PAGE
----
ASAN Accessibility Resources
Click here to see resources from other organizations.
Inclusive Meetings: The Autistic Self Advocacy Network’s Community Living Summit
An important theme that self-advocates talked about at the Community Living Summit was the importance of being included in meetings about policies that affect us. With this resource, you can learn how to do a better job including autistic people in meetings.
There are 3 parts to this toolkit. They focus on what to do before the meeting, during the meeting, and after meeting. You can start by reading the whole toolkit, and then you can look back at each part while you plan your meeting.
This resource, and ASAN’s Community Living Summit, were made possible by the generous support of the Community Living Policy Center at the University of California, San Francisco.
Planning Accessible and Inclusive Organizing Trainings: Strategies for Decreasing Barriers to Participation for People with I/DD
Historically, people with I/DD have been warehoused in institutions, and there is often a false assumption that we cannot speak for ourselves or be involved in advocacy and community organizing. The idea that we aren’t able to make decisions about our own lives, such as where to live, contributed to this systemic institutionalization. This is why self-advocacy, the ability of people with disabilities to speak for ourselves in order to have control over our own lives, is such an important skill in the disability community. One way that self-advocacy is taught is through leadership and community organizing trainings, where individuals can learn about the societal problems facing their communities and gain strategies on how to address these systemic issues. This paper is intended to address some of the common barriers to our participation in these trainings, and change the way organizers think about people with I/DD.
Developed thanks to generous funding by the Mitsubishi Electric America Foundation.
White Paper: Increasing Neurodiversity in Disability and Social Justice Advocacy Groups by Jessica M. F. Hughes, Ph.D.
People with disabilities are underrepresented in social justice groups. Even disability advocacy groups tend to exclude members of the disability community, particularly those with mental and cognitive disabilities and those belonging to non-dominant groups, such as people in LGBTQ communities and people of color. This white paper focuses specifically on exclusion experienced by neurodivergent members of the disability community within disability and social justice groups.
The findings discussed here draw on extensive discourse analyses of autism and disability rights advocacy and social justice communication, along with ethnographic fieldwork in disability rights, autistic self-advocacy, and disability justice groups. The paper starts with a discussion of neurodiversity. Next, it outlines ways in which people with neurocognitive disabilities like autism, mental illness, and intellectual disability are routinely disenfranchised from disability and social justice advocacy. The final section offers practical strategies that disability and social justice groups can use to increase neurodiversity and ensure that more neurodivergent community members are better able to access conversations that impact their lives.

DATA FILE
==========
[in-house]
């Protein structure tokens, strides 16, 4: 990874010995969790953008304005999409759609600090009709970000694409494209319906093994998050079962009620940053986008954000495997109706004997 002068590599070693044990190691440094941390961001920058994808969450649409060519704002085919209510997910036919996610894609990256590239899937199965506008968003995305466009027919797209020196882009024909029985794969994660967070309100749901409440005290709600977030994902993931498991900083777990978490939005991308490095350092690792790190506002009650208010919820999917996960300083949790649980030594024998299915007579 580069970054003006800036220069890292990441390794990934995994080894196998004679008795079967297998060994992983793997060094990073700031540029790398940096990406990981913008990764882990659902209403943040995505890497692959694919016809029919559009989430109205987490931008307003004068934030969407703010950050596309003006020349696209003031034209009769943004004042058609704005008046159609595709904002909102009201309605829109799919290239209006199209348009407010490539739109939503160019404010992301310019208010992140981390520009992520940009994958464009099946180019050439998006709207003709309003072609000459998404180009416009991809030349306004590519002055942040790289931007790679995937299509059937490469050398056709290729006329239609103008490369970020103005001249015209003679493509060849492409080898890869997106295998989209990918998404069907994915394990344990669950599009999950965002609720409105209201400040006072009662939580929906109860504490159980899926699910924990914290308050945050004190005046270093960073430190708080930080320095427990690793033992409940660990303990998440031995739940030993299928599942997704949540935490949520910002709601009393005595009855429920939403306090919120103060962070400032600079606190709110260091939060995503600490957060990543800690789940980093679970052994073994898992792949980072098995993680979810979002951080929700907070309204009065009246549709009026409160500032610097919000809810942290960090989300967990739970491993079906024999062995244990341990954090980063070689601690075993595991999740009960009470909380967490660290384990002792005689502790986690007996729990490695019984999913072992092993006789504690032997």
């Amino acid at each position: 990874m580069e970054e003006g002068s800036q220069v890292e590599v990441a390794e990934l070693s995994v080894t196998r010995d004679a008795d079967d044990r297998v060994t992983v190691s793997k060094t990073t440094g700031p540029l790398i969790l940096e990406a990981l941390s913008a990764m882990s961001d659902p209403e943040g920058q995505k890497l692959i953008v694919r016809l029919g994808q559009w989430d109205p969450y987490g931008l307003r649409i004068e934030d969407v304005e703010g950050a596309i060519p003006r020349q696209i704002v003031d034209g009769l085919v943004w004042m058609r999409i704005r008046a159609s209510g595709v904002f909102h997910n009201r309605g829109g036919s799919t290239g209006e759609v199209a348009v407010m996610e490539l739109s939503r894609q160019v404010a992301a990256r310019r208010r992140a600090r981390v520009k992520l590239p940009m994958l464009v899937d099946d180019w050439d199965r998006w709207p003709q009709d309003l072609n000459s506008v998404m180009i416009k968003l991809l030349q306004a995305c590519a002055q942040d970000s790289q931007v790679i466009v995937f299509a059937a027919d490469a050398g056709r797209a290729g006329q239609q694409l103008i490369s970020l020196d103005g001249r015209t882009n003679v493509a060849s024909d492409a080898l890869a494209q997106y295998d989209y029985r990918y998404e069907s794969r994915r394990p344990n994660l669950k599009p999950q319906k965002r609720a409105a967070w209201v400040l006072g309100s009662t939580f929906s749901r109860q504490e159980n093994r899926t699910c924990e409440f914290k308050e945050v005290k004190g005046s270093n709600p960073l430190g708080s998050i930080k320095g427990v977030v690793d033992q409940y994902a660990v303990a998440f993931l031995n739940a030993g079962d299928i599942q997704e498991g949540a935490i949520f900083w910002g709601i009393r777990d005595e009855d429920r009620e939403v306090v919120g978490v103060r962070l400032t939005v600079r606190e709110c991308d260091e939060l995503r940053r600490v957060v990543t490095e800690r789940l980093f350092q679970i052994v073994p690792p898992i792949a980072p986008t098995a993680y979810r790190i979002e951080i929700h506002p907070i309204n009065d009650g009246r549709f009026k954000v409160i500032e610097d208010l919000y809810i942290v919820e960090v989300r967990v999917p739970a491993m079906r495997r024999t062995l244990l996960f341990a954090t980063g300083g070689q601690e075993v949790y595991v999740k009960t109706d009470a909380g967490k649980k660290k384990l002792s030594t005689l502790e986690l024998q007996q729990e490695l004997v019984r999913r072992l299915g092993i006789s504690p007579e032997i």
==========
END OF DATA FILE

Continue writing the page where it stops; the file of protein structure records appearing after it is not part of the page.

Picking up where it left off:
Color Communication Badges
Color Communication Badges are an accommodation to support social interaction for people with a variety of disabilities and communication needs. Color communication badges were first developed by Autism Network International, and popularized by the Autistic community in Autistic spaces and conferences.
Color Communication Badges offer those who use them an opportunity to communicate explicitly the degree to which they want to participate in new social interactions and with who. They offer a universally designed way of making a conference, university, event or other space more accessible to those who may not find typical nonverbal social cues accessible. Many non-disabled people report that this system also benefits them too.
Holding Inclusive Events: A Guide to Accessible Event Planning
Does your self-advocacy organization have events? Do you or your self-advocacy organization want to learn how to make your events accessible to people with disabilities? This guide has the instructions to set up accessible events and conferences. “Accessible” means people can fully participate in conferences. Accessible event planning includes four steps. These four steps are universal design, physical accessibility, sensory accessibility, and cognitive accessibility.
This document was created as a part of ASAN’s Pacific Alliance on Disability Self Advocacy (PADSA). The Pacific Alliance supports self advocacy groups in Oregon, Washington, California and Montana in increasing their ability to organize and advocate in their state and local communities.
Autistic Access Needs: Notes on Accessibility
One Idea Per Line: A Guide to Making Easy Read Resources
This guide will help you write in Easy Read, an accessible format that uses pictures and easy-to-understand language. Creating resources in Easy Read helps make sure that all people with disabilities have the tools we need to understand and speak out about policy that affects our lives.
This guide answers questions like:
- What is Easy Read?
- Why should you write in Easy Read?
- How do you format an Easy Read document?
- How do you translate Easy Read to Plain Language?
- How can you work with self-advocates to make sure your Easy Read work is good?